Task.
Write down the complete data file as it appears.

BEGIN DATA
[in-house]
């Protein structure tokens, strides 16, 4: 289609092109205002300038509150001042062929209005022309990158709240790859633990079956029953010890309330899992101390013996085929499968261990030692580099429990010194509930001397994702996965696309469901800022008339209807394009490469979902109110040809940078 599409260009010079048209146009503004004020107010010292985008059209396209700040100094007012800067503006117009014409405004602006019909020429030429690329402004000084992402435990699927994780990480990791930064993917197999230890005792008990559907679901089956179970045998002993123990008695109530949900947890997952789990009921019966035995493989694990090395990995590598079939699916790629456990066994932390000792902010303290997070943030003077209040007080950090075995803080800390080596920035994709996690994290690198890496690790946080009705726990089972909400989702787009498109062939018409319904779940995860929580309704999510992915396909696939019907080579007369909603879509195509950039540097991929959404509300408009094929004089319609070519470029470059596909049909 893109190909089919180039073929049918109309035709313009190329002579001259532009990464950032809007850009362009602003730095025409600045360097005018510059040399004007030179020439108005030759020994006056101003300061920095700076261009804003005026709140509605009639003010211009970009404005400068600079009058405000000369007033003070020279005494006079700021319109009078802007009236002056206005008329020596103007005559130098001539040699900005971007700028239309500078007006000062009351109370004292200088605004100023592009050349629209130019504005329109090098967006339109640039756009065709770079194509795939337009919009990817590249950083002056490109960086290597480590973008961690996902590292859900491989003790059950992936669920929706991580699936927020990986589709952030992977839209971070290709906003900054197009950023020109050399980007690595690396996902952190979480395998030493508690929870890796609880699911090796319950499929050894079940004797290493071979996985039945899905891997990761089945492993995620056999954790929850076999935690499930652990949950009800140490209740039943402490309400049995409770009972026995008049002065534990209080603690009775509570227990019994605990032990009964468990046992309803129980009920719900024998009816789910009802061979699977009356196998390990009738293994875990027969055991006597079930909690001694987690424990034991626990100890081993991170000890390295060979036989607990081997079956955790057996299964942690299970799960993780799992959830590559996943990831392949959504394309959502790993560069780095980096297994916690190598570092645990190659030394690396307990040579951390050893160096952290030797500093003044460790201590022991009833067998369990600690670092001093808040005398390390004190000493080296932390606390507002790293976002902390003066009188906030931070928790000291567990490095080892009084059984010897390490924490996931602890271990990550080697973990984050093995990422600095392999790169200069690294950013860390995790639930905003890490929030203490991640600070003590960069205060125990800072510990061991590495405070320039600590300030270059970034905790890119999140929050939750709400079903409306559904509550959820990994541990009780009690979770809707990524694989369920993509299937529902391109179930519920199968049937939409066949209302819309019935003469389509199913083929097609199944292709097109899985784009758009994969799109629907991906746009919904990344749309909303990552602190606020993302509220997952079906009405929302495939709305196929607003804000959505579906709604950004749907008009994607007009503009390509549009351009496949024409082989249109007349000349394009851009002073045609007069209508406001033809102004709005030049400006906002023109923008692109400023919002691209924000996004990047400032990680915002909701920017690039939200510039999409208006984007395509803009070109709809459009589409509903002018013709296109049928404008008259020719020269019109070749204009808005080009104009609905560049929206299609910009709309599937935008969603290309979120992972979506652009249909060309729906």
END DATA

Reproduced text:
[in-house]
């Protein structure tokens, strides 16, 4: 289609092109205002300038509150001042062929209005022309990158709240790859633990079956029953010890309330899992101390013996085929499968261990030692580099429990010194509930001397994702996965696309469901800022008339209807394009490469979902109110040809940078 599409260009010079048209146009503004004020107010010292985008059209396209700040100094007012800067503006117009014409405004602006019909020429030429690329402004000084992402435990699927994780990480990791930064993917197999230890005792008990559907679901089956179970045998002993123990008695109530949900947890997952789990009921019966035995493989694990090395990995590598079939699916790629456990066994932390000792902010303290997070943030003077209040007080950090075995803080800390080596920035994709996690994290690198890496690790946080009705726990089972909400989702787009498109062939018409319904779940995860929580309704999510992915396909696939019907080579007369909603879509195509950039540097991929959404509300408009094929004089319609070519470029470059596909049909 893109190909089919180039073929049918109309035709313009190329002579001259532009990464950032809007850009362009602003730095025409600045360097005018510059040399004007030179020439108005030759020994006056101003300061920095700076261009804003005026709140509605009639003010211009970009404005400068600079009058405000000369007033003070020279005494006079700021319109009078802007009236002056206005008329020596103007005559130098001539040699900005971007700028239309500078007006000062009351109370004292200088605004100023592009050349629209130019504005329109090098967006339109640039756009065709770079194509795939337009919009990817590249950083002056490109960086290597480590973008961690996902590292859900491989003790059950992936669920929706991580699936927020990986589709952030992977839209971070290709906003900054197009950023020109050399980007690595690396996902952190979480395998030493508690929870890796609880699911090796319950499929050894079940004797290493071979996985039945899905891997990761089945492993995620056999954790929850076999935690499930652990949950009800140490209740039943402490309400049995409770009972026995008049002065534990209080603690009775509570227990019994605990032990009964468990046992309803129980009920719900024998009816789910009802061979699977009356196998390990009738293994875990027969055991006597079930909690001694987690424990034991626990100890081993991170000890390295060979036989607990081997079956955790057996299964942690299970799960993780799992959830590559996943990831392949959504394309959502790993560069780095980096297994916690190598570092645990190659030394690396307990040579951390050893160096952290030797500093003044460790201590022991009833067998369990600690670092001093808040005398390390004190000493080296932390606390507002790293976002902390003066009188906030931070928790000291567990490095080892009084059984010897390490924490996931602890271990990550080697973990984050093995990422600095392999790169200069690294950013860390995790639930905003890490929030203490991640600070003590960069205060125990800072510990061991590495405070320039600590300030270059970034905790890119999140929050939750709400079903409306559904509550959820990994541990009780009690979770809707990524694989369920993509299937529902391109179930519920199968049937939409066949209302819309019935003469389509199913083929097609199944292709097109899985784009758009994969799109629907991906746009919904990344749309909303990552602190606020993302509220997952079906009405929302495939709305196929607003804000959505579906709604950004749907008009994607007009503009390509549009351009496949024409082989249109007349000349394009851009002073045609007069209508406001033809102004709005030049400006906002023109923008692109400023919002691209924000996004990047400032990680915002909701920017690039939200510039999409208006984007395509803009070109709809459009589409509903002018013709296109049928404008008259020719020269019109070749204009808005080009104009609905560049929206299609910009709309599937935008969603290309979120992972979506652009249909060309729906």